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Four Rules of Healthy Cooking

Tips to make every meal taste better with fewer unwanted calories.

author image Katie Farmand
Katie Farmand is a writer, food stylist and recipe developer based in Orlando. She is the coauthor of the forthcoming farm-to-table cookbook, "Florida Field to Feast: Year-Round Recipes Celebrating Farmers, Chefs & Artisans" (University Press of Florida). She maintains her own blog providing original recipes and holds a Master of Arts in mass communication from the University of Florida, Gainesville.
Four Rules of Healthy Cooking
Four Rules of Healthy Cooking Photo Credit Stockbyte/Getty Images


Preparing food that’s delicious and healthful is as simple as keeping a well-stocked kitchen. From pantry staples to surprisingly healthy foods, here are the keys to making meals at home that taste incredible and are good for you.

With a well-stocked pantry and refrigerator and a little bit of know-how, making nutritious meals at home can be as simple as it is rewarding.

Buy the Right Quick-Meal Ingredients

Crushed tomatoes and marinara, says EA Stewart, M.B.A., R.D., are an easy way to add flavor to a meal. Marinara (look for brands made without added sugar) can be tossed over whole-wheat pasta and crushed tomatoes are great stirred into soups for a dose of lycopene, which may ward off cancer. To avoid BPA, look for tomatoes in glass jars or coated cardboard boxes.

Quick-cooking whole grains, like quinoa, bulgur wheat and polenta are nutritional powerhouses that are ideal for weeknights. Cook grains in organic chicken stock, and stir in minced green onions and a drizzle of lemon juice for an easy and delicious side dish. “If you don't like the whole grain taste or texture right away, just mix a little with regular grain such as rice or pasta,” recommends Laura May-Roelse, a Dallas-based registered, licensed dietitian and private-practice nutrition consultant.

For quick and healthy protein, says May-Roesle, beans and lentils are must-haves to keep on hand. Instead of buying canned beans, cook a big pot of dry beans on Sunday afternoon. Throughout the week, toss beans with olive oil and balsamic vinegar and serve over mixed greens, stir into soup, or puree with a bit of chicken stock and olive oil and serve under chicken or fish.

“We eat eggs for breakfast, lunch and dinner,” says Stewart. The possibilities with a carton of eggs are manifold, from poached and served over lentils to frittatas. Filled with vegetables and baked with little or no oil, frittatas are an easy supper and a great way to clean out the fridge. “Plus, the leftovers are ideal for breakfast or a quick snack the next day,” Stewart adds.

Adding vegetables to every meal can sometimes be a challenge. May-Roesle recommends pre-chopping veggies when you bring them home so they require little to no prep time when you’re cooking. “And don’t forget about frozen vegetables,” she says. “They are frozen just after harvest, so they’re very fresh.”

Stock up on Easy-to-Grab Snacks

For guilt-free snacking, popcorn kernels (look for organic if you prefer to avoid GMOs) are a quick and easy way to satisfy a craving for something salty, Stewart says. Place 1/4 cup of kernels in a small brown paper bag and fold bag twice, creasing to seal. Microwave on high for 2 or 3 minutes, or until there are 5 second between pops. Drizzle with a touch of olive oil and sprinkle with salt. Get creative by sprinkling with dried herbs, grated parmesan cheese or Cajun seasoning.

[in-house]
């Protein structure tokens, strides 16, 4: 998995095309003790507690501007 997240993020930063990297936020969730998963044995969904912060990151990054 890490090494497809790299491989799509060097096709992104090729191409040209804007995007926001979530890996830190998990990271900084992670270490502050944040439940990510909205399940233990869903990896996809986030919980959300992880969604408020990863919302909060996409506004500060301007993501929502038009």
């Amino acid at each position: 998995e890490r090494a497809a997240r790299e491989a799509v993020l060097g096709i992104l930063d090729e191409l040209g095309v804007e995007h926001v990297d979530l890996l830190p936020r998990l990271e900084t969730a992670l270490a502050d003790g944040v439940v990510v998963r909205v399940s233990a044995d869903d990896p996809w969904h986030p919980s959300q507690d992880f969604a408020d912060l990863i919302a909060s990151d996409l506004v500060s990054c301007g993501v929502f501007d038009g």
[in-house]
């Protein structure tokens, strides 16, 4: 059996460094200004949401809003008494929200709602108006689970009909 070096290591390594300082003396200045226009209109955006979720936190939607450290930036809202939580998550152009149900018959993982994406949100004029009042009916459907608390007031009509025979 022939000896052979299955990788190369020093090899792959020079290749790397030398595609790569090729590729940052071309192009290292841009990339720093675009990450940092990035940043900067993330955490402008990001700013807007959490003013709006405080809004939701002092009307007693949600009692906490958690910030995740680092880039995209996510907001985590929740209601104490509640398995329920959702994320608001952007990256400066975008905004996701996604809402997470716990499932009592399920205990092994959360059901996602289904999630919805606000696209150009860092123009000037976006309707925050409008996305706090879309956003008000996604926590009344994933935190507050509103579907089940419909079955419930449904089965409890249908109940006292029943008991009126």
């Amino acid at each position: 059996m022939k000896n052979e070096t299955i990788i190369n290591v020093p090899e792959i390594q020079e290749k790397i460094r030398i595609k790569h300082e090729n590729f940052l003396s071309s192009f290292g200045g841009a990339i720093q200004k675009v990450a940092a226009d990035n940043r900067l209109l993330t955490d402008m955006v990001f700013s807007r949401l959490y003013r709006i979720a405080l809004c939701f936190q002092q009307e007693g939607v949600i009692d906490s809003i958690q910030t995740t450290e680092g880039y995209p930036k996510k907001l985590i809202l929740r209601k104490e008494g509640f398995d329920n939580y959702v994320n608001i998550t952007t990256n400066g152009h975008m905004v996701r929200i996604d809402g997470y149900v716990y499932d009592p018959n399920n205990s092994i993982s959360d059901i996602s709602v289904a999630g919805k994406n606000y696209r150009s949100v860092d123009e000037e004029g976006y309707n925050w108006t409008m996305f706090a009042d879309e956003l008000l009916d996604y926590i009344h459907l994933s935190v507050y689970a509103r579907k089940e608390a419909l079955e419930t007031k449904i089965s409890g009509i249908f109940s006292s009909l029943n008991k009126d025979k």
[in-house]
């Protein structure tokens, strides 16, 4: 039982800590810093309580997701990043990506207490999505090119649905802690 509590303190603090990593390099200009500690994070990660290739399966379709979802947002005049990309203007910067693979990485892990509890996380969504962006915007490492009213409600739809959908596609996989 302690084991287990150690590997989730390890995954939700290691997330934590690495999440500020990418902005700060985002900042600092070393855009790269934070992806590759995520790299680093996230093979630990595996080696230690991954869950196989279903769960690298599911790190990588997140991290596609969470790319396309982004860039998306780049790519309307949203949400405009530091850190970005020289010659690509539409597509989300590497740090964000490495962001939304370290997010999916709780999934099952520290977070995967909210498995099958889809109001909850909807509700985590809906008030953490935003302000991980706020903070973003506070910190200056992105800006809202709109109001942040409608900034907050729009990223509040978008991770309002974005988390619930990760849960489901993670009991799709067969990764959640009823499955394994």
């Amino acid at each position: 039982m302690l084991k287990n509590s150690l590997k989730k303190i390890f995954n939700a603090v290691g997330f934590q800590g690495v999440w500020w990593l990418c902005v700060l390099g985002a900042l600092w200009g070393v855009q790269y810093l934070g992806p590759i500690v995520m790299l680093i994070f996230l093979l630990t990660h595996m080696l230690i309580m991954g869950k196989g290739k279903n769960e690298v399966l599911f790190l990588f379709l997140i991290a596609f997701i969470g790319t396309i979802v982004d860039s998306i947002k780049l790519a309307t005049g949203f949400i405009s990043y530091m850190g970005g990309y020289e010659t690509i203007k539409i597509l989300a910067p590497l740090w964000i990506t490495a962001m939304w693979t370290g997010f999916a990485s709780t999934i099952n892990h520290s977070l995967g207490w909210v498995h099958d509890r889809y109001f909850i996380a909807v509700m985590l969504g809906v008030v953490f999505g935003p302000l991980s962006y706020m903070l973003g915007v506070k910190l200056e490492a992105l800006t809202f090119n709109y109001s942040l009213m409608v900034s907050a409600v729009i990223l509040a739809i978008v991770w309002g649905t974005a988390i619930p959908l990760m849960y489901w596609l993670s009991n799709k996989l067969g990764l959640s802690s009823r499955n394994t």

Whole-wheat tortillas can be an invaluable item in your refrigerator for snacking. Cut into wedges, brush with vegetable oil, sprinkle with cinnamon and a bit of sugar — or salt and smoked paprika — and bake until crisp. Or, spread with a thin layer of peanut butter or low-fat cream cheese, top with sliced fruit and roll for an easy-to-eat bite.

“Greek yogurt, which is high in protein and filled with probiotics, makes for an easy, nutritious snack,” says Stewart. Stir in no-sugar-added, natural applesauce or a drizzle of honey to sweeten it up.

Fill a large, resealable container with sliced cucumbers, celery sticks, carrots, sliced red peppers and raw or lightly steamed broccoli spears. Keep in the refrigerator next to a small container of low-fat cottage cheese blended with curry powder, a bit of salt and dried herbs. Dip the crudités in the cottage cheese, refilling the containers throughout the week.

Buy Healthy Add-ins.

If you like to make breakfast smoothies, Stewart recommends tossing in a few handfuls of mild greens, such as spinach or kale, for a big dose of phytonutrients. Flax seeds, ground into meal, add fiber and heart-healthy omega-3s. Stir into your morning cereal or oatmeal, toss into smoothies or even in pancake batter.

Heart-healthy nuts are a great way to dress up simple dishes, says May-Roelse. Rich in vitamin E, cholesterol-lowering plant sterols, fiber and omega-3s, nuts are nutrition packed and delicious as salad toppers, stirred into brown rice or blended into nut butter for sandwiches.

Be Aware of Hidden Calories

“Always use heart-healthy oils, such as extra-virgin olive oil, virgin coconut oil and high oleic sunflower oil,” says EA Stewart, R.D. Stewart also recommends flavorful oils like toasted sesame oil and walnut oil for drizzling onto finished dishes.

Pots, pans and other tools can be just as important as the ingredients. A food processor allows you to make healthy dips and purees, and a good blender is essential for fruit-packed smoothies. A nonstick pan or well-seasoned cast-iron skillet allows searing and sautéing with little to no oil.

With a well-stocked pantry and refrigerator and a little bit of know-how, making nutritious meals at home can be as simple as it is rewarding.

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